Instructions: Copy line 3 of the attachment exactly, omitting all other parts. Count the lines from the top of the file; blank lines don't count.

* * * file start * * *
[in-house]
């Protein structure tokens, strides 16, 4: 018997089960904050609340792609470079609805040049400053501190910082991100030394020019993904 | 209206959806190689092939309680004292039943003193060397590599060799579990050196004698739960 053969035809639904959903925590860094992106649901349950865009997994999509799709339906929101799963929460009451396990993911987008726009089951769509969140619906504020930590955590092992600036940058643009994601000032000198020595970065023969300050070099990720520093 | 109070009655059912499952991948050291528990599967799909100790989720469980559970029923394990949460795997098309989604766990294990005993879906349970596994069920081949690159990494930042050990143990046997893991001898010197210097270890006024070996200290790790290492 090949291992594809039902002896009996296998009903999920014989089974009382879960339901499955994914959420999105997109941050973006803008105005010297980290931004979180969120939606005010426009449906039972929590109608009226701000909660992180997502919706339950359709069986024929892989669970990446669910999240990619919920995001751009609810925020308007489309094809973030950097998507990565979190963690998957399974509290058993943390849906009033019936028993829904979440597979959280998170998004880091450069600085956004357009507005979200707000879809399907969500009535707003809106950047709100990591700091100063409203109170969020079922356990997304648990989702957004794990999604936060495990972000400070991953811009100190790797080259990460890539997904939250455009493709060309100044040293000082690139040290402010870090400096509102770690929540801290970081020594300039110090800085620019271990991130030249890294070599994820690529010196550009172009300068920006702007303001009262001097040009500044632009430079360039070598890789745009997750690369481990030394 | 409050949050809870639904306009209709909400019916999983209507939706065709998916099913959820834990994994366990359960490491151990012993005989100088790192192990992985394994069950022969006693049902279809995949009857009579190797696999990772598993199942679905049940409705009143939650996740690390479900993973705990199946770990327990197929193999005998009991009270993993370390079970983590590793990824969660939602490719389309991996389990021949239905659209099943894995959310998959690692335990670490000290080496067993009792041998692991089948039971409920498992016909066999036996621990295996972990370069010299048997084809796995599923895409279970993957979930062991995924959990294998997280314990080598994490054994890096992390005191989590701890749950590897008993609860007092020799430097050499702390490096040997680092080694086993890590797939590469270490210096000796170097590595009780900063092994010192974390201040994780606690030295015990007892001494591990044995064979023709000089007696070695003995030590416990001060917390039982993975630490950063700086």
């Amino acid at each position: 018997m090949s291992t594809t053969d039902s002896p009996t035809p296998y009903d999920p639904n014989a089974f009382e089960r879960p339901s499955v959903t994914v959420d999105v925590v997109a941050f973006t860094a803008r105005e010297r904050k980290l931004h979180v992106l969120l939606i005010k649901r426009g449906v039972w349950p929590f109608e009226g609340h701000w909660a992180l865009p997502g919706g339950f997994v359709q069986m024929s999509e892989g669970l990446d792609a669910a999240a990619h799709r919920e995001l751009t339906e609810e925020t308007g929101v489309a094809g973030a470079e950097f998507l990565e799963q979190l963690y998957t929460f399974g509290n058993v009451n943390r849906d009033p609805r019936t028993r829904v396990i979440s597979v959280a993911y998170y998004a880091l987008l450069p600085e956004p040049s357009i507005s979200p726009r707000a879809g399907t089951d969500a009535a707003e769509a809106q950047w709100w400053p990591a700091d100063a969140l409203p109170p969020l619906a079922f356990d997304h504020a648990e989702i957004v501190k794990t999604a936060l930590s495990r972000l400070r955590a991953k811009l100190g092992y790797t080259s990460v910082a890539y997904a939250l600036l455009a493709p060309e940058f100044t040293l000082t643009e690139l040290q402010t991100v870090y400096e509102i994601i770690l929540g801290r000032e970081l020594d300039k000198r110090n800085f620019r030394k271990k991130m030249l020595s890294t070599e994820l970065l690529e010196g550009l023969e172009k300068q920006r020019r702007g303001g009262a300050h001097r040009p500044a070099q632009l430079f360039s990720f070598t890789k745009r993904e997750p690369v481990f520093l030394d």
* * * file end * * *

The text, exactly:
């Amino acid at each position: 018997m090949s291992t594809t053969d039902s002896p009996t035809p296998y009903d999920p639904n014989a089974f009382e089960r879960p339901s499955v959903t994914v959420d999105v925590v997109a941050f973006t860094a803008r105005e010297r904050k980290l931004h979180v992106l969120l939606i005010k649901r426009g449906v039972w349950p929590f109608e009226g609340h701000w909660a992180l865009p997502g919706g339950f997994v359709q069986m024929s999509e892989g669970l990446d792609a669910a999240a990619h799709r919920e995001l751009t339906e609810e925020t308007g929101v489309a094809g973030a470079e950097f998507l990565e799963q979190l963690y998957t929460f399974g509290n058993v009451n943390r849906d009033p609805r019936t028993r829904v396990i979440s597979v959280a993911y998170y998004a880091l987008l450069p600085e956004p040049s357009i507005s979200p726009r707000a879809g399907t089951d969500a009535a707003e769509a809106q950047w709100w400053p990591a700091d100063a969140l409203p109170p969020l619906a079922f356990d997304h504020a648990e989702i957004v501190k794990t999604a936060l930590s495990r972000l400070r955590a991953k811009l100190g092992y790797t080259s990460v910082a890539y997904a939250l600036l455009a493709p060309e940058f100044t040293l000082t643009e690139l040290q402010t991100v870090y400096e509102i994601i770690l929540g801290r000032e970081l020594d300039k000198r110090n800085f620019r030394k271990k991130m030249l020595s890294t070599e994820l970065l690529e010196g550009l023969e172009k300068q920006r020019r702007g303001g009262a300050h001097r040009p500044a070099q632009l430079f360039s990720f070598t890789k745009r993904e997750p690369v481990f520093l030394d």